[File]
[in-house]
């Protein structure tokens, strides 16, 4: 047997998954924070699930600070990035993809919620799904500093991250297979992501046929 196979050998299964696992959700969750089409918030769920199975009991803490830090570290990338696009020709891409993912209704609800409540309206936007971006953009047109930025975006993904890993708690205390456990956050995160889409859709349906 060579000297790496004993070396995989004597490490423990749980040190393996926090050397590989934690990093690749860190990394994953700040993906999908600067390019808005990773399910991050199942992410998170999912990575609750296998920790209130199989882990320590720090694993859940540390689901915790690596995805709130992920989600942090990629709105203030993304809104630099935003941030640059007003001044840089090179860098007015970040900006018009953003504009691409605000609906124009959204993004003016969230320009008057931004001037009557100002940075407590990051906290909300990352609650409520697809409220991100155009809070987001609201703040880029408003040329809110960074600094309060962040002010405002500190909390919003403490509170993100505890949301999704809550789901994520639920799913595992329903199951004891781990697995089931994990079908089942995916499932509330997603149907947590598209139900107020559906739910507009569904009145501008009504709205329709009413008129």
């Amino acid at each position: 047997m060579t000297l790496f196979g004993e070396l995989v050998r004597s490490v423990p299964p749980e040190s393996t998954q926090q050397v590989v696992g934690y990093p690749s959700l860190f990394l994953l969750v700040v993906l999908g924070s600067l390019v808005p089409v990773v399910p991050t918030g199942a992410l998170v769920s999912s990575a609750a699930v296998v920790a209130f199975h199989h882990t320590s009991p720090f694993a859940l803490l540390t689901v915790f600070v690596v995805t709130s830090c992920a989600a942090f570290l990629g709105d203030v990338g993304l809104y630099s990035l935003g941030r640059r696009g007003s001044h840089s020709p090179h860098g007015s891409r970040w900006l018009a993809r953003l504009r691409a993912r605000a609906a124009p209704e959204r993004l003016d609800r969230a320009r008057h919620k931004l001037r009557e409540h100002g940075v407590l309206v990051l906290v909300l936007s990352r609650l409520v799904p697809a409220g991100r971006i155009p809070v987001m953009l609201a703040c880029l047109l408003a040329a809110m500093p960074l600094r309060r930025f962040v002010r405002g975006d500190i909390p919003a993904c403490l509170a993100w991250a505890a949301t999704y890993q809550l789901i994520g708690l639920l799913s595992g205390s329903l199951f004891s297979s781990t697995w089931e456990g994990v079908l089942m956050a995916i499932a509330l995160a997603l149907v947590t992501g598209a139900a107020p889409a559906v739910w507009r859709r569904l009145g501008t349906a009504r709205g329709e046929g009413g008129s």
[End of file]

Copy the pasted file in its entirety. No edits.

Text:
[in-house]
């Protein structure tokens, strides 16, 4: 047997998954924070699930600070990035993809919620799904500093991250297979992501046929 196979050998299964696992959700969750089409918030769920199975009991803490830090570290990338696009020709891409993912209704609800409540309206936007971006953009047109930025975006993904890993708690205390456990956050995160889409859709349906 060579000297790496004993070396995989004597490490423990749980040190393996926090050397590989934690990093690749860190990394994953700040993906999908600067390019808005990773399910991050199942992410998170999912990575609750296998920790209130199989882990320590720090694993859940540390689901915790690596995805709130992920989600942090990629709105203030993304809104630099935003941030640059007003001044840089090179860098007015970040900006018009953003504009691409605000609906124009959204993004003016969230320009008057931004001037009557100002940075407590990051906290909300990352609650409520697809409220991100155009809070987001609201703040880029408003040329809110960074600094309060962040002010405002500190909390919003403490509170993100505890949301999704809550789901994520639920799913595992329903199951004891781990697995089931994990079908089942995916499932509330997603149907947590598209139900107020559906739910507009569904009145501008009504709205329709009413008129």
């Amino acid at each position: 047997m060579t000297l790496f196979g004993e070396l995989v050998r004597s490490v423990p299964p749980e040190s393996t998954q926090q050397v590989v696992g934690y990093p690749s959700l860190f990394l994953l969750v700040v993906l999908g924070s600067l390019v808005p089409v990773v399910p991050t918030g199942a992410l998170v769920s999912s990575a609750a699930v296998v920790a209130f199975h199989h882990t320590s009991p720090f694993a859940l803490l540390t689901v915790f600070v690596v995805t709130s830090c992920a989600a942090f570290l990629g709105d203030v990338g993304l809104y630099s990035l935003g941030r640059r696009g007003s001044h840089s020709p090179h860098g007015s891409r970040w900006l018009a993809r953003l504009r691409a993912r605000a609906a124009p209704e959204r993004l003016d609800r969230a320009r008057h919620k931004l001037r009557e409540h100002g940075v407590l309206v990051l906290v909300l936007s990352r609650l409520v799904p697809a409220g991100r971006i155009p809070v987001m953009l609201a703040c880029l047109l408003a040329a809110m500093p960074l600094r309060r930025f962040v002010r405002g975006d500190i909390p919003a993904c403490l509170a993100w991250a505890a949301t999704y890993q809550l789901i994520g708690l639920l799913s595992g205390s329903l199951f004891s297979s781990t697995w089931e456990g994990v079908l089942m956050a995916i499932a509330l995160a997603l149907v947590t992501g598209a139900a107020p889409a559906v739910w507009r859709r569904l009145g501008t349906a009504r709205g329709e046929g009413g008129s």